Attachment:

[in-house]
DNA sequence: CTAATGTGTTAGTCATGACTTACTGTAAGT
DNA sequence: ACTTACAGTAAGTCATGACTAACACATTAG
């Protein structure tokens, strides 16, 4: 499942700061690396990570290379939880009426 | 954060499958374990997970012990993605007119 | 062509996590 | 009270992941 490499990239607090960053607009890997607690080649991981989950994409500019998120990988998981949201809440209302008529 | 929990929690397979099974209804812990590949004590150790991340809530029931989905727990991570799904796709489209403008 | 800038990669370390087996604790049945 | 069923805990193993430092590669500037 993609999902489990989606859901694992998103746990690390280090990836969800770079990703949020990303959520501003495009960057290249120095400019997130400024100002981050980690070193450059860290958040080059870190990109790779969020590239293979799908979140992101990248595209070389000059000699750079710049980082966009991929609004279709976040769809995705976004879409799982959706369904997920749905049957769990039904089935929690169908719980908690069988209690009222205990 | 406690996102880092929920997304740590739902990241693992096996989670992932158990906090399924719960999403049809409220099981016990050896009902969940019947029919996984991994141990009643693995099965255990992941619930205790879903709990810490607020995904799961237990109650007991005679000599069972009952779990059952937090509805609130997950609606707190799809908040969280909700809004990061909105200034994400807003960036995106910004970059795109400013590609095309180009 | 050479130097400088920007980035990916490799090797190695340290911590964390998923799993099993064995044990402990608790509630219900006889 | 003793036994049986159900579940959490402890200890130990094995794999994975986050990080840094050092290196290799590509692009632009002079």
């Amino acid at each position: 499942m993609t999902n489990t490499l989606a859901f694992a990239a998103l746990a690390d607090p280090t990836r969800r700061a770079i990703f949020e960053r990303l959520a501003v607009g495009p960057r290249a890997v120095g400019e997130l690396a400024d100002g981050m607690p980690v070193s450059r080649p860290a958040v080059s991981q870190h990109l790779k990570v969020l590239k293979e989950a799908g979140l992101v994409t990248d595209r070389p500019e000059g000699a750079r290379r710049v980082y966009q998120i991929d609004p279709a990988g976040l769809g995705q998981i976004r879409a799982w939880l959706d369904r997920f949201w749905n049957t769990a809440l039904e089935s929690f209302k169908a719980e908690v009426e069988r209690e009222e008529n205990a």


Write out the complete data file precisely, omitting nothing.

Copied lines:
[in-house]
DNA sequence: CTAATGTGTTAGTCATGACTTACTGTAAGT
DNA sequence: ACTTACAGTAAGTCATGACTAACACATTAG
């Protein structure tokens, strides 16, 4: 499942700061690396990570290379939880009426 | 954060499958374990997970012990993605007119 | 062509996590 | 009270992941 490499990239607090960053607009890997607690080649991981989950994409500019998120990988998981949201809440209302008529 | 929990929690397979099974209804812990590949004590150790991340809530029931989905727990991570799904796709489209403008 | 800038990669370390087996604790049945 | 069923805990193993430092590669500037 993609999902489990989606859901694992998103746990690390280090990836969800770079990703949020990303959520501003495009960057290249120095400019997130400024100002981050980690070193450059860290958040080059870190990109790779969020590239293979799908979140992101990248595209070389000059000699750079710049980082966009991929609004279709976040769809995705976004879409799982959706369904997920749905049957769990039904089935929690169908719980908690069988209690009222205990 | 406690996102880092929920997304740590739902990241693992096996989670992932158990906090399924719960999403049809409220099981016990050896009902969940019947029919996984991994141990009643693995099965255990992941619930205790879903709990810490607020995904799961237990109650007991005679000599069972009952779990059952937090509805609130997950609606707190799809908040969280909700809004990061909105200034994400807003960036995106910004970059795109400013590609095309180009 | 050479130097400088920007980035990916490799090797190695340290911590964390998923799993099993064995044990402990608790509630219900006889 | 003793036994049986159900579940959490402890200890130990094995794999994975986050990080840094050092290196290799590509692009632009002079």
């Amino acid at each position: 499942m993609t999902n489990t490499l989606a859901f694992a990239a998103l746990a690390d607090p280090t990836r969800r700061a770079i990703f949020e960053r990303l959520a501003v607009g495009p960057r290249a890997v120095g400019e997130l690396a400024d100002g981050m607690p980690v070193s450059r080649p860290a958040v080059s991981q870190h990109l790779k990570v969020l590239k293979e989950a799908g979140l992101v994409t990248d595209r070389p500019e000059g000699a750079r290379r710049v980082y966009q998120i991929d609004p279709a990988g976040l769809g995705q998981i976004r879409a799982w939880l959706d369904r997920f949201w749905n049957t769990a809440l039904e089935s929690f209302k169908a719980e908690v009426e069988r209690e009222e008529n205990a």